A Summary of Trends in American Time Allocation: 1965–2005
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This article summarizes the findings from Aguiar and Hurst (2007, 2008) with respect to changes in time allocation—particularly leisure—within the United States during the last four decades. Included in our measure of leisure is all time people spend watching television, playing sports, socializing with friends and family, reading, engaging in hobbies, and relaxing. The results from Aguiar and Hurst indicate that leisure has increased for both men and women, since 1965, by roughly 5 and 3.5 h per week, respectively. However, most of these gains occurred prior to 1985 and the trends for women have some been somewhat reversed over the last decade.
In addition, Aguiar and Hurst (2007, 2008) show that for both men and women, leisure inequality has increased, particularly after 1985. Specifically, since 1965, less educated men and women have experienced substantial leisure increases, while their more educated counterparts have experienced little, if any, leisure gains. The trends in leisure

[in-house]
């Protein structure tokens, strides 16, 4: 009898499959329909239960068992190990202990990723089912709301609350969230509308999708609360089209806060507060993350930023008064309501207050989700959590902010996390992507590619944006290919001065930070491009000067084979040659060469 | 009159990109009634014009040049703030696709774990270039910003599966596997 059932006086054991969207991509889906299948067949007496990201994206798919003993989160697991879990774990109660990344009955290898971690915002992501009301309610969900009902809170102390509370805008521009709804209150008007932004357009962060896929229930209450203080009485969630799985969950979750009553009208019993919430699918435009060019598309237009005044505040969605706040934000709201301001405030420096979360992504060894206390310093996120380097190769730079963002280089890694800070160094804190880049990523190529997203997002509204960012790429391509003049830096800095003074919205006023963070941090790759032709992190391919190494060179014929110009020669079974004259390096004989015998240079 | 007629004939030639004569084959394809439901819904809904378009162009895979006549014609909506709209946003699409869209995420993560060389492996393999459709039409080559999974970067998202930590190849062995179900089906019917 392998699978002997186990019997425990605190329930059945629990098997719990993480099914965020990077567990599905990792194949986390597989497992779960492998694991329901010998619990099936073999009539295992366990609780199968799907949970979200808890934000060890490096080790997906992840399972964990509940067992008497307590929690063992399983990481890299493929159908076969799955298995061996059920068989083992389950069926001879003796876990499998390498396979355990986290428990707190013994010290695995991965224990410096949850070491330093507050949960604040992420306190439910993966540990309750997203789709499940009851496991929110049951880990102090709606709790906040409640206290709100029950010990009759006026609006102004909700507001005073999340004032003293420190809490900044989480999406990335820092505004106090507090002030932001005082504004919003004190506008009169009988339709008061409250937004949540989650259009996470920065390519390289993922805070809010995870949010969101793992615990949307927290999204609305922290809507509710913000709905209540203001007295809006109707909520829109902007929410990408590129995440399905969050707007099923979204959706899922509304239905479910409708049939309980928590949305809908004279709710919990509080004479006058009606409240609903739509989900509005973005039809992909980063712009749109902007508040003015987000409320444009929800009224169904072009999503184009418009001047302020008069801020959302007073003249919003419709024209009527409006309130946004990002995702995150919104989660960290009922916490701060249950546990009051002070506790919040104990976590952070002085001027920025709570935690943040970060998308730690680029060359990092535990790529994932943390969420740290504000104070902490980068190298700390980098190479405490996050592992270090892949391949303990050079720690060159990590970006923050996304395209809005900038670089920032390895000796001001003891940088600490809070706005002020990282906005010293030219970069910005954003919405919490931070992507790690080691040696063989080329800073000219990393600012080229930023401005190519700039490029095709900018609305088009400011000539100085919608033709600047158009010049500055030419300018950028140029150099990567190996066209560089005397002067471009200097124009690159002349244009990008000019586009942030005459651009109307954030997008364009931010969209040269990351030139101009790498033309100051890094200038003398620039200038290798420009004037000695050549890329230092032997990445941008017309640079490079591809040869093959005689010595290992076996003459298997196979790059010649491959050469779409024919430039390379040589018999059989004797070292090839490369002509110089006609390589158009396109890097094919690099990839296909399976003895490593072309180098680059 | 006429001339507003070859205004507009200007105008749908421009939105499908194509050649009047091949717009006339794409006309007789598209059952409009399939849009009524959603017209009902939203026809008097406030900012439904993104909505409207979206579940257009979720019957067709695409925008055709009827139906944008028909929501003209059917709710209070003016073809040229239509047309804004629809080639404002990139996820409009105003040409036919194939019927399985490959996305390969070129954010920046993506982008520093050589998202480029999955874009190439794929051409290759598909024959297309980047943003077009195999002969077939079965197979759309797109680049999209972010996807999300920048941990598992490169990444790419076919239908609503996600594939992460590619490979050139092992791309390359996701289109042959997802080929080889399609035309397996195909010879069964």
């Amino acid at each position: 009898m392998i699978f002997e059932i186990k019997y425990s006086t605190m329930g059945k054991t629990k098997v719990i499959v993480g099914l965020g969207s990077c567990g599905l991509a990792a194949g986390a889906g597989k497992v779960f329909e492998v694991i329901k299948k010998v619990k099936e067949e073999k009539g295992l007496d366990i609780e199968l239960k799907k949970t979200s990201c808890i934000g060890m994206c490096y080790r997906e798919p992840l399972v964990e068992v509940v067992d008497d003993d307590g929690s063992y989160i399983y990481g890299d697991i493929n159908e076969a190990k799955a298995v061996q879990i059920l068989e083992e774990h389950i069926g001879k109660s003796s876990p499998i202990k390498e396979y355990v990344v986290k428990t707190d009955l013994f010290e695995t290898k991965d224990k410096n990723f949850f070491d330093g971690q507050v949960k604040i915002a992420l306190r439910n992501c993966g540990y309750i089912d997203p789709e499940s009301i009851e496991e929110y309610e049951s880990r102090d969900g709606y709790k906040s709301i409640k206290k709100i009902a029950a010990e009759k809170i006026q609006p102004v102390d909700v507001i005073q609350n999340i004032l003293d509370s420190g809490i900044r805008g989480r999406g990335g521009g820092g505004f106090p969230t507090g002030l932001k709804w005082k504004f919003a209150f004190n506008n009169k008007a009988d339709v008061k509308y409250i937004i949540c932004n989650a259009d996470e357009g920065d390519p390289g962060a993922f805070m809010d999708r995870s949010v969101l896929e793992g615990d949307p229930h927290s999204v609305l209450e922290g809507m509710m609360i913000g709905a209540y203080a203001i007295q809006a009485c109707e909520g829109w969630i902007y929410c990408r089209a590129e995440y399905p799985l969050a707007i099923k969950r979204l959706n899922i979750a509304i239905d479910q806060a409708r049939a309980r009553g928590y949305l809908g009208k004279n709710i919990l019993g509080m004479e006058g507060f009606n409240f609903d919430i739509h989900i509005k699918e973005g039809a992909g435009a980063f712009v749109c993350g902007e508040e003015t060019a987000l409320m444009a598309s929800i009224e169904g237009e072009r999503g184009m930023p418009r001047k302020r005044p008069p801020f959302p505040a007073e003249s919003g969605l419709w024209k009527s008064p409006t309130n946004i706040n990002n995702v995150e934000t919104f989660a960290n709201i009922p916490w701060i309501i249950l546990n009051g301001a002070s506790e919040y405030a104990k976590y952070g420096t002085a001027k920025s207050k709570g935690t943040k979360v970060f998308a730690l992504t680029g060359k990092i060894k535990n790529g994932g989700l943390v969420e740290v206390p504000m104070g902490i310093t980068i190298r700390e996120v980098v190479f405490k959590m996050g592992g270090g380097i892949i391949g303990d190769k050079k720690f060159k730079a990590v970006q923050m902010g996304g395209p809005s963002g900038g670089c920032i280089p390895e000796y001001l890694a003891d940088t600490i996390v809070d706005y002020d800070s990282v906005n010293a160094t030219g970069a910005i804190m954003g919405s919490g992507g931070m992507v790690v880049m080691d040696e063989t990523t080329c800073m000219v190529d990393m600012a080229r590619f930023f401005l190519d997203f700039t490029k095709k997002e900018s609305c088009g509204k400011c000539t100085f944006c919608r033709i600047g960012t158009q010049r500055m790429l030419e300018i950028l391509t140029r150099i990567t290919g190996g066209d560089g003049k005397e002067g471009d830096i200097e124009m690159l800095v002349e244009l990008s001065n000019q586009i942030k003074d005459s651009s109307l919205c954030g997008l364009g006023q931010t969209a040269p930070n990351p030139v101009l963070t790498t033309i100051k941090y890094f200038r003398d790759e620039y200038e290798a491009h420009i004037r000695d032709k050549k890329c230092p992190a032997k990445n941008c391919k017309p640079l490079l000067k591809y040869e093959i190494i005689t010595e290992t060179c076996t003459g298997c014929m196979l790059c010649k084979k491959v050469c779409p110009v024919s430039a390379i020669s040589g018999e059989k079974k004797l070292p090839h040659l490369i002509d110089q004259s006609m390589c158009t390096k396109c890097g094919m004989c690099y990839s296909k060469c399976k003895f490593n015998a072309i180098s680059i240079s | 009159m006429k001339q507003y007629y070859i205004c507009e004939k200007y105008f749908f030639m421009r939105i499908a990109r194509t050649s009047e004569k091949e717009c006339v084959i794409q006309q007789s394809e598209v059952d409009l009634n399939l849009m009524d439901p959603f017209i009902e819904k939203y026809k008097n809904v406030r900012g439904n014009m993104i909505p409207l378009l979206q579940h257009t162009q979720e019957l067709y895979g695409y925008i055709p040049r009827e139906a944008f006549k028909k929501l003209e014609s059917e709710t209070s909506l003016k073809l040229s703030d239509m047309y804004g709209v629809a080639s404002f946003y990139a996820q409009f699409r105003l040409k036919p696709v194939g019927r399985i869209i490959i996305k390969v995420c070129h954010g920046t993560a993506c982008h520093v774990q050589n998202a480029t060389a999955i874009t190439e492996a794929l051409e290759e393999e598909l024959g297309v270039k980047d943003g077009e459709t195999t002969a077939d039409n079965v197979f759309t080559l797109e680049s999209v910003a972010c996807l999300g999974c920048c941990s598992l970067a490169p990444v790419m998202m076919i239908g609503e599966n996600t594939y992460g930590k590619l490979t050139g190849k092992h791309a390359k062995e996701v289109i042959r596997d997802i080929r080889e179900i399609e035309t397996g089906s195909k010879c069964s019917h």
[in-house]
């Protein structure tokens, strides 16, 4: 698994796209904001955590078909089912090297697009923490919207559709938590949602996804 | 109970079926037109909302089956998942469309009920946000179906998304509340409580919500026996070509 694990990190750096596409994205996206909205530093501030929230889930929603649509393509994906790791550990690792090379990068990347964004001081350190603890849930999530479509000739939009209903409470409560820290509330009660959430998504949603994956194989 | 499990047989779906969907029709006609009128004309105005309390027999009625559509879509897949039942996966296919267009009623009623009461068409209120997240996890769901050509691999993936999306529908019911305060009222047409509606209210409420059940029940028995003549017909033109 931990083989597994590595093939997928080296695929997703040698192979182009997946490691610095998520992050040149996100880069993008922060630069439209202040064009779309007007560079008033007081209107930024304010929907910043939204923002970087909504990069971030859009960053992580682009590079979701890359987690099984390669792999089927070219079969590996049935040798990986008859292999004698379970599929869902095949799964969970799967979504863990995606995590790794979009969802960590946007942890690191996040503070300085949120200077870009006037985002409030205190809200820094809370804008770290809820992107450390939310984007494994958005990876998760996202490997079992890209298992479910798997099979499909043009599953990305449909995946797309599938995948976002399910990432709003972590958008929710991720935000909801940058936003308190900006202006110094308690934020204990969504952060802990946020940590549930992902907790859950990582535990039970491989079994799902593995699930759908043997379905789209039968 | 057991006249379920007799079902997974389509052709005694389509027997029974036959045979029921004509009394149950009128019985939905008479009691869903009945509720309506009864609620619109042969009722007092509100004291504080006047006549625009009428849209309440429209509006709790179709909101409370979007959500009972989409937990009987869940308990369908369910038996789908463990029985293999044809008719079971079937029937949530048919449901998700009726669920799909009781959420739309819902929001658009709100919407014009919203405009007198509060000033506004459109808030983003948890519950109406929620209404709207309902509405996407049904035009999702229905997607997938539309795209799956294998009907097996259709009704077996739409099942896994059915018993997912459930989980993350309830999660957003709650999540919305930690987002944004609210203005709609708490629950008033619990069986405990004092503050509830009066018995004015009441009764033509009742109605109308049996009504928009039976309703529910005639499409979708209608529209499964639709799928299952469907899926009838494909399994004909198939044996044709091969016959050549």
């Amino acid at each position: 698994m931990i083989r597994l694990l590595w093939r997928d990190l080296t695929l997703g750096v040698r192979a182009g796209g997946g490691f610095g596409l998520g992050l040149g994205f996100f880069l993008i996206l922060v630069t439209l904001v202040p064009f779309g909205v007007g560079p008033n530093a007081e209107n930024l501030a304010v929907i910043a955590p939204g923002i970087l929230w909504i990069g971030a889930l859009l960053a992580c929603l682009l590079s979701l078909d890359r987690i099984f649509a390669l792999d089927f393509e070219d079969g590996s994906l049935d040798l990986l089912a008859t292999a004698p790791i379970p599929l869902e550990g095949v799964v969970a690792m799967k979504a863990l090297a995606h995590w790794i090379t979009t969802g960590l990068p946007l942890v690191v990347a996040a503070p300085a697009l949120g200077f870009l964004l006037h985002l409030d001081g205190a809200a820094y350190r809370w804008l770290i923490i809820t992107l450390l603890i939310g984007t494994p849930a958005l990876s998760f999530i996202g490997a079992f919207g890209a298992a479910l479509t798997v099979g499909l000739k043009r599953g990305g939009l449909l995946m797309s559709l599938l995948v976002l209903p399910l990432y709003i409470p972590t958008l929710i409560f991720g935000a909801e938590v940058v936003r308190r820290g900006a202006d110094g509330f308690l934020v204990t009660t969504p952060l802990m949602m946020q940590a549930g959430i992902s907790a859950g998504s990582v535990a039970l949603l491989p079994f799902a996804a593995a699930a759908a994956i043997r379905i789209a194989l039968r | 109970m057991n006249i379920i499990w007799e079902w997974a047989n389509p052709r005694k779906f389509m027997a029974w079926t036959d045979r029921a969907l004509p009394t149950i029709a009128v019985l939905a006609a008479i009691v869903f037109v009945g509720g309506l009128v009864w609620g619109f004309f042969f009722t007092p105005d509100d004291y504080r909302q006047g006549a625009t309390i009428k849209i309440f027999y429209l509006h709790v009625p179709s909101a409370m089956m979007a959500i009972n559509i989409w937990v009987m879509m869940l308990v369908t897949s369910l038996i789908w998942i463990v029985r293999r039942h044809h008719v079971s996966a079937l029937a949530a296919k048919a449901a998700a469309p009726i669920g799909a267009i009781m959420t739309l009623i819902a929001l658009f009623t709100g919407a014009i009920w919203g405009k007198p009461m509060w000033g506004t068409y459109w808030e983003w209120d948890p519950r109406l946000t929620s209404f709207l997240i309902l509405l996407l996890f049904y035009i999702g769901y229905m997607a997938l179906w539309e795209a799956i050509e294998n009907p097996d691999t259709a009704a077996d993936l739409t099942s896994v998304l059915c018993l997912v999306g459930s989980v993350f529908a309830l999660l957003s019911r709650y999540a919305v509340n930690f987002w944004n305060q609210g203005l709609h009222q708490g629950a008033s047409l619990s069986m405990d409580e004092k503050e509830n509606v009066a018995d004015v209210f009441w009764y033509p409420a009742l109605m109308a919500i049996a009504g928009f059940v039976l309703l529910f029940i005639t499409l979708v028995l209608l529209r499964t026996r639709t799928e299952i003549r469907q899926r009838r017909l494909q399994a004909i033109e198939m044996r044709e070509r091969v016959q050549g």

- Aguiar, M., & Hurst, E. (2007). Measuring trends in leisure: The allocation of time over five decades. Quarterly Journal of Economics, 122(3), 969–1006. CrossRef
- Aguiar, M., & Hurst, E. (2008). The increase in leisure inequality. National Bureau of Economic Research Working Paper #13837.
- Attanasio, O., & Davis, S. (1996). Relative wage movements and the distribution of consumption. Journal of Political Economy, 104(6), 1227–1262. CrossRef
- Katz, L., & Autor, D. (1999). Changes in the wage structure and earnings inequality. In A. Orley & D. Card (Eds.), Handbook of labor economics (Vol. 3A). Oxford: Elsevier Science.
- A Summary of Trends in American Time Allocation: 1965–2005
Social Indicators Research
Volume 93, Issue 1 , pp 57-64
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